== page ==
What to Look For in Family Offices in Washington DC

A family office is a privately held investment and wealth management firm established to look after the investment, financial, household and lifestyle needs of high net worth individuals (HNW) and ultra high net worth individuals (UHNW) and participating family members. 

Although the Washington DC metropolitan area ranks high when it comes to household income, it doesn’t appear to be a hotbed of family office activity. The FINTRX 2021 briefing on the state of family offices estimates there are 3,500 to 5,000 family offices globally, with about two-thirds in North America. Of those, approximately 40 percent are single family offices while 60 percent are multi family offices. 

But only 2 percent are in Virginia and 1.8 percent call Maryland home. Washington does not appear among the top 10 cities with family offices. New York City leads the list with 20 percent of all family offices in the U.S. 

Unlike mutual funds and hedge funds, family offices fly under the radar of the Securities and Exchange Commission and state regulators, so the numbers are at best an estimate. But why does there appear to be so few in the DC area? 

In 2019, according to the American Community Survey conducted by the U.S. Census Bureau, four counties in Northern Virginia (Loudon, Fairfax, Arlington and Stafford) and three in Maryland (Montgomery, Howard and Calvert) ranked among the top 25 counties in the U.S. for household income. Loudon led the group with an average household income of more than $151,000.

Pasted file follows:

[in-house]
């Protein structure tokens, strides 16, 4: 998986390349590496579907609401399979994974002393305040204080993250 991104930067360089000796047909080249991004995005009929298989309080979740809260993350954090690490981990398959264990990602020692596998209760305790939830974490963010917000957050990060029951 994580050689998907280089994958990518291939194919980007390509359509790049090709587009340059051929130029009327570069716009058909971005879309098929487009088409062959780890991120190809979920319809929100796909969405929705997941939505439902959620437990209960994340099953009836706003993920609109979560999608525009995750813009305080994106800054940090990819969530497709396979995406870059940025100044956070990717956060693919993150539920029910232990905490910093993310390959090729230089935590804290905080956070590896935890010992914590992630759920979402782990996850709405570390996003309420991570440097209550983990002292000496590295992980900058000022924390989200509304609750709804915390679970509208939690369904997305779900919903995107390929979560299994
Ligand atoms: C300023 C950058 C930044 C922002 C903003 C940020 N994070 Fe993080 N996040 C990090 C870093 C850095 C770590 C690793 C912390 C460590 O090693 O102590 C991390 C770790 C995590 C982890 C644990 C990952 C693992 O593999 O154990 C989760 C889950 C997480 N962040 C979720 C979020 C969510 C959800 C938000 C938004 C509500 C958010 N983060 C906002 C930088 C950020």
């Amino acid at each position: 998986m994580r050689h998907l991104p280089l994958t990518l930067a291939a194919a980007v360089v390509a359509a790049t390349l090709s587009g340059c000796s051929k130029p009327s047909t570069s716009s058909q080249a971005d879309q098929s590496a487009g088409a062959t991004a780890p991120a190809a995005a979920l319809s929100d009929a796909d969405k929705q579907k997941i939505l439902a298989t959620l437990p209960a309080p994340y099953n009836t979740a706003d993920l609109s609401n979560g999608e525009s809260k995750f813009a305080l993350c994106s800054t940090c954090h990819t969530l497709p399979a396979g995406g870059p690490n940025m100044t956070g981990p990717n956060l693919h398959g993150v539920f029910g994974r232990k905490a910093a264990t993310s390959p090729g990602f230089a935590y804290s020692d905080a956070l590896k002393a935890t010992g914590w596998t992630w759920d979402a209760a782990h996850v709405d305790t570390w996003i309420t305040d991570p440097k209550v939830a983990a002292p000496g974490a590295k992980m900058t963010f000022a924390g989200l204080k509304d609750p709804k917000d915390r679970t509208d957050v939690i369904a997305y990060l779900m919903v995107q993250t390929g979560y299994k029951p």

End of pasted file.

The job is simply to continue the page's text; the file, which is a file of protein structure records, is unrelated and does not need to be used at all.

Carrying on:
Generational wealth 

However, household income does not equate to personal wealth. Well-paying jobs in the DC area – many of them in law, government, public policy, information technology and defense contracting – enable families to live comfortable lives. The people served by family offices live in a different ecosystem. Establishing a single family office requires at least $100 million in investable assets, and most single family offices have assets under management in the billions. 

Where does this wealth come from? Very often, the principal of a family office has been successful in the investment and finance industry. Many are successful serial entrepreneurs or have recently sold a successful company. Real estate and inheritance are among the other major sources of personal wealth enjoyed by high net worth and ultra high net worth individuals. 

Because of the high bar for establishing single family offices, there has been a trend in recent years toward multi family offices and outsourced family offices established by wealth management and investment professionals.  

Finding the right type of family office 

Let’s take a brief look at the different types of family offices and the services they provide. Family offices typically take one of these three structures: 

Single family office. As the name implies, a single family office serves one family’s members. It’s important to keep it “all in the family” because inviting outside investors would turn the family office into an investment advisor subject to federal and state regulations. 

Multi family office. Same concept as the single family office, but serves more than one family. Multi family offices are usually established in one of three ways: 

  • A single family office invites other families to join it or merges with another single family office